Camera Shots Made Perfect with Digital Photography





A shifting of focus

There was a time in the not so distant past when photographers had to take several shots of an image and develop those pictures in order to determine if a quality, or even a perfect image, was taken. This “shoot, develop and determine” process was referred to by many photographers as a “trial and error” technique; and we can certainly understand why they referred to it as such, given the hit or miss manner in which photographs were taken prior to the introduction and perfection of digital photography.

Modern-day technology has made it possible for the majority of professional photographers and other industry experts to shift their focus from regular point and shoot of old SLR models to the improved functionality of technologically enhanced digital SLR models; and with such greater emphasis on, and use of, DSLRs they create a lot more time with which to concentrate on taking great pictures with just about every shot, since images that are not up to par with their own, as well as industry standards, can simply be deleted from the camera.

SLR, the acronym representing Single Lens Reflex, implies the use of lenses and a mirror working as a unit in which the mirror reflects light entering the lens up into the viewfinder thereby allowing a photographer the opportunity to estimate how an image will likely appear when it is developed. Moreover, a SLR camera uses separate lenses that can be interchanged, depending on the resolution needed. Hence, this camera can be used to capture an image with varying depths.



Lens and a mirror

Similarly, a digital SLR or DSLR camera uses lenses and mirror; but instead of a film that records the image, a DSLR camera uses light sensor chips and digital memory. In other words, a DSLR camera is the computerized version of the traditional SLR camera. However, the functions of these models are rather different so it is suggested that users spend time getting familiar or acquainted with these gadgets. It is recommended that owners use that “trial and error” technique by taking a few shots and storing better pictures, after which they will be more able to hack these new models.

Individuals who decide on using these types of cameras should really invest on memory cards and lenses, with the understanding that if they happen to become professionals someday, additional equipment will almost certainly keep them busy when choosing a career in photography. That having been said, we’ve provided a few helpful tips that we hope will be helpful to owners of DSLR cameras in their efforts to capture a perfect image time after time while using the new methods (art?) of digital photography.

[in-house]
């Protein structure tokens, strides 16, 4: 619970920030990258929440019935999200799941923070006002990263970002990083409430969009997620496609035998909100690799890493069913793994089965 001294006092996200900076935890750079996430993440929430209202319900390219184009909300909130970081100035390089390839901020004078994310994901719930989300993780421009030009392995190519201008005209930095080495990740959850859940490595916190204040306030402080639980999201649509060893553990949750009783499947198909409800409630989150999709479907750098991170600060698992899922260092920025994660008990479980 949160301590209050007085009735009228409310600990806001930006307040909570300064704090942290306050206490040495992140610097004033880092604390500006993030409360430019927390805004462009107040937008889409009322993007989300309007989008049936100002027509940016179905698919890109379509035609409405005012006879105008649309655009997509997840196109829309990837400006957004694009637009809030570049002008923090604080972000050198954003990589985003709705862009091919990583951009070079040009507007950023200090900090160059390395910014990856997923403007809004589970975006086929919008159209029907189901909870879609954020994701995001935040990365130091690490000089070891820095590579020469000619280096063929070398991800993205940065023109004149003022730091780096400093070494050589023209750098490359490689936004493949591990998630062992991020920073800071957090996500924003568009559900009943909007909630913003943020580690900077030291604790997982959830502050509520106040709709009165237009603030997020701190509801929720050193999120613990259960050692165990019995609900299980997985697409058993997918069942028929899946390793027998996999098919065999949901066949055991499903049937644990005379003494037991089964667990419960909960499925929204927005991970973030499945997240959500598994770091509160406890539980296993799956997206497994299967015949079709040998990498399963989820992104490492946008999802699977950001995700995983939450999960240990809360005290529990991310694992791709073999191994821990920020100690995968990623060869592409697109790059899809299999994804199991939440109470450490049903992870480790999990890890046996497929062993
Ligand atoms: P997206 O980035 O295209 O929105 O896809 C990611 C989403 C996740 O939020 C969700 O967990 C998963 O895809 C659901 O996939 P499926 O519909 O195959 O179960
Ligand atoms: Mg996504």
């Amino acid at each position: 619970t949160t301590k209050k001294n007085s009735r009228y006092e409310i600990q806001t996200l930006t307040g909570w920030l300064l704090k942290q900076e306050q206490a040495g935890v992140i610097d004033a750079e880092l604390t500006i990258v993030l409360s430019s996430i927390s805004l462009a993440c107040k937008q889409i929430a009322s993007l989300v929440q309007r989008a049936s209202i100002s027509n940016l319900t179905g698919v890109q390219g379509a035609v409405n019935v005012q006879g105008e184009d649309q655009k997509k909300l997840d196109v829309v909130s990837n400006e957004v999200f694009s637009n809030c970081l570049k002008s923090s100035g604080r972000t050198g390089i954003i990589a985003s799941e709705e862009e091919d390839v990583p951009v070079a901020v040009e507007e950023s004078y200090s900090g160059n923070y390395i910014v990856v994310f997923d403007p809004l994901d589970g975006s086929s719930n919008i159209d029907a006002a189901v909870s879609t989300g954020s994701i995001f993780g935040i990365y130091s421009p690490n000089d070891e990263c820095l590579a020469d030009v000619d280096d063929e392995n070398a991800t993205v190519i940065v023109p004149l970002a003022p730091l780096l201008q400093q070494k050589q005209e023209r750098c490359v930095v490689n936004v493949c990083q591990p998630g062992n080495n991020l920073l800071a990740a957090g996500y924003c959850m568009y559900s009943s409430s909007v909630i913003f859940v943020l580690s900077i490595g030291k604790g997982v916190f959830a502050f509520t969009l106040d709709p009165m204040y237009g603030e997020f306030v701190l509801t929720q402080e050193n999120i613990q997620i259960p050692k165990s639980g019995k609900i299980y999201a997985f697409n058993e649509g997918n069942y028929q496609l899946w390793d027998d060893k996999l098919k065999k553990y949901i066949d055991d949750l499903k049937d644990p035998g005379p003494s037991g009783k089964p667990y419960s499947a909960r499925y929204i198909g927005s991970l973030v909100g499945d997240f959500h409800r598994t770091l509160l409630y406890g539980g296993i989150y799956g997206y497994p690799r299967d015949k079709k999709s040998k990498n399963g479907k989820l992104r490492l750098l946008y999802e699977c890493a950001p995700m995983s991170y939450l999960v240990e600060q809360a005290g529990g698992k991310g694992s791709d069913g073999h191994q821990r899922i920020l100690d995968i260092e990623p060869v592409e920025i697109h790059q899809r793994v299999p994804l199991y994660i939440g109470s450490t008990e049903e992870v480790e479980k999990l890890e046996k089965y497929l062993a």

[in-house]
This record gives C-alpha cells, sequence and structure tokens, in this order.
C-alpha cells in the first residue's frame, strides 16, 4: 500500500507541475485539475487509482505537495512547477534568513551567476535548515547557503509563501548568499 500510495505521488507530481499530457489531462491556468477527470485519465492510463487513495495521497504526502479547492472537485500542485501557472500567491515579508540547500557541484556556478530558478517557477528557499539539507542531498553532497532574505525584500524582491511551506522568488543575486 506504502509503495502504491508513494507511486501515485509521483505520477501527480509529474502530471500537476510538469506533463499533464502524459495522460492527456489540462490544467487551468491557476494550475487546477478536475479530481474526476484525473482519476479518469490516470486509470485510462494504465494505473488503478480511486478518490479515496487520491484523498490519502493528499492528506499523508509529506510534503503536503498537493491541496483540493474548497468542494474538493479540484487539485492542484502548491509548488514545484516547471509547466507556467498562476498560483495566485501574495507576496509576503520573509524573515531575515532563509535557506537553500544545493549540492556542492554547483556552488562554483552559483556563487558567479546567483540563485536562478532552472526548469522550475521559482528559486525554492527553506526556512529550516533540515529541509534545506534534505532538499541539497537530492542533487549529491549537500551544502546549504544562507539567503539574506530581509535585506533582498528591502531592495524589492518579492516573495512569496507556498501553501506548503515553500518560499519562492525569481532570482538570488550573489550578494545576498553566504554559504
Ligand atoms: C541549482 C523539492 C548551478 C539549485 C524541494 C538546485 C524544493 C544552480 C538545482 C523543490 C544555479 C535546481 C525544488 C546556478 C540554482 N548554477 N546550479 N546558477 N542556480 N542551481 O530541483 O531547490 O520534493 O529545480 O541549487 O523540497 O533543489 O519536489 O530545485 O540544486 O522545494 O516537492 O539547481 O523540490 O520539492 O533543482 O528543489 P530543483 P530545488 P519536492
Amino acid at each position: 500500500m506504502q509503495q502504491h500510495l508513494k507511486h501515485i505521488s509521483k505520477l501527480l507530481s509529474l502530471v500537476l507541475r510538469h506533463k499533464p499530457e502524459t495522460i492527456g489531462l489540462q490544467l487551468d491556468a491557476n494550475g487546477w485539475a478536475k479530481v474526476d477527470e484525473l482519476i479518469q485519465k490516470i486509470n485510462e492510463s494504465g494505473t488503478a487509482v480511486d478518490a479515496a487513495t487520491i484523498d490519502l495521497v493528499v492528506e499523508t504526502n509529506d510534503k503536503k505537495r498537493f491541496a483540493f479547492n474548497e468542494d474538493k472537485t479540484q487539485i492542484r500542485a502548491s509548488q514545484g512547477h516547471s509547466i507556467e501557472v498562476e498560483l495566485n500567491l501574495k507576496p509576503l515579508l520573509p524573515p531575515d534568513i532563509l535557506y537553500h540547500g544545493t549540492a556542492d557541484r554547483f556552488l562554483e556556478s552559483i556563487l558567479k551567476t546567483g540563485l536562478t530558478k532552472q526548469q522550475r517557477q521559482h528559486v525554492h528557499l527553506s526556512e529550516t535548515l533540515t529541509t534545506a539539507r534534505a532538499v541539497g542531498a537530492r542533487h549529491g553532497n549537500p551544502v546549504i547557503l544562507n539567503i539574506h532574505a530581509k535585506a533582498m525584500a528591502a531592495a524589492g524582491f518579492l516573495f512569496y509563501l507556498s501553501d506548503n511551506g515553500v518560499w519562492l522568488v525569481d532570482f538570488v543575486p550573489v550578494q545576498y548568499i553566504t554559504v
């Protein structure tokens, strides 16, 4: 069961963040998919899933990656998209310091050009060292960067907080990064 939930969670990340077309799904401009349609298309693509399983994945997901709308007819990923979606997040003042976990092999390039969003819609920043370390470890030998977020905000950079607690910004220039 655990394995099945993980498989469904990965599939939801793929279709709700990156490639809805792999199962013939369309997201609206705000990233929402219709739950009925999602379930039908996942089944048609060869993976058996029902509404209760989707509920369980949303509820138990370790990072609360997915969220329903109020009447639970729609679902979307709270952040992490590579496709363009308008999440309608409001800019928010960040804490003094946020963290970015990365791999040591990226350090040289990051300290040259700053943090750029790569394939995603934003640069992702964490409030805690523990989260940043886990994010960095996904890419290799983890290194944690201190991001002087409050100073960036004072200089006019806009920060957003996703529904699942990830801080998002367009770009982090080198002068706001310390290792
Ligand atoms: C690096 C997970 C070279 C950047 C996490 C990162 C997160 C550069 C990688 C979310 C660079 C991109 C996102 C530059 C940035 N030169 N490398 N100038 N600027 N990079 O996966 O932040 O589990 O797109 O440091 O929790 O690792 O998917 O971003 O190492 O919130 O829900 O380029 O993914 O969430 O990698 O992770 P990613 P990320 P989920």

Tips and techniques

1. Picture takers usually take full body shots against a background. However, it may be more appropriate to take a shot from the shoulders up, or one of the an upper body, because images of those in the picture would otherwise appear really small.

2. If doing the above technique happens to be difficult for the camera user, s/he can take a shot of the person from a side of the photo rather than at the center. Using this technique the picture taker can just zoom in so that the subject (in this case a person) appears to be at the center.

3. The law of optics remains constant whether using an old or digital camera. For instance, if the sun is behind an image, the picture will be silhouetted; and if light is in front of the image, the picture will appear squint unless there are wearing sunglasses.

4. Use your sunglasses to act as a polarizer to take away unnecessary reflections from glaring objects.

5. You can also use sunglasses to increase the exposure of objects.

6. When using a polarizer, be sure that the source of light is perpendicular to the subject.

7. Change your white balance setting from auto to cloudy when shooting bright landscapes and outdoor portraits.

8. Avoid using your flash mode when the setting is already sunny.

9. Zoom in to emphasize a certain asset or characteristic of the subject being captured.

10. Practice. Practice. Practice.

Picture-taking made easy

It suffices to say that the techniques in getting perfect shots have not changed. However, using digital cameras and employing this new art of digital photography have simply improved photo shooting by making picture-taking easy for everyone. In other words, continuous practice is the recipe for perfect shots!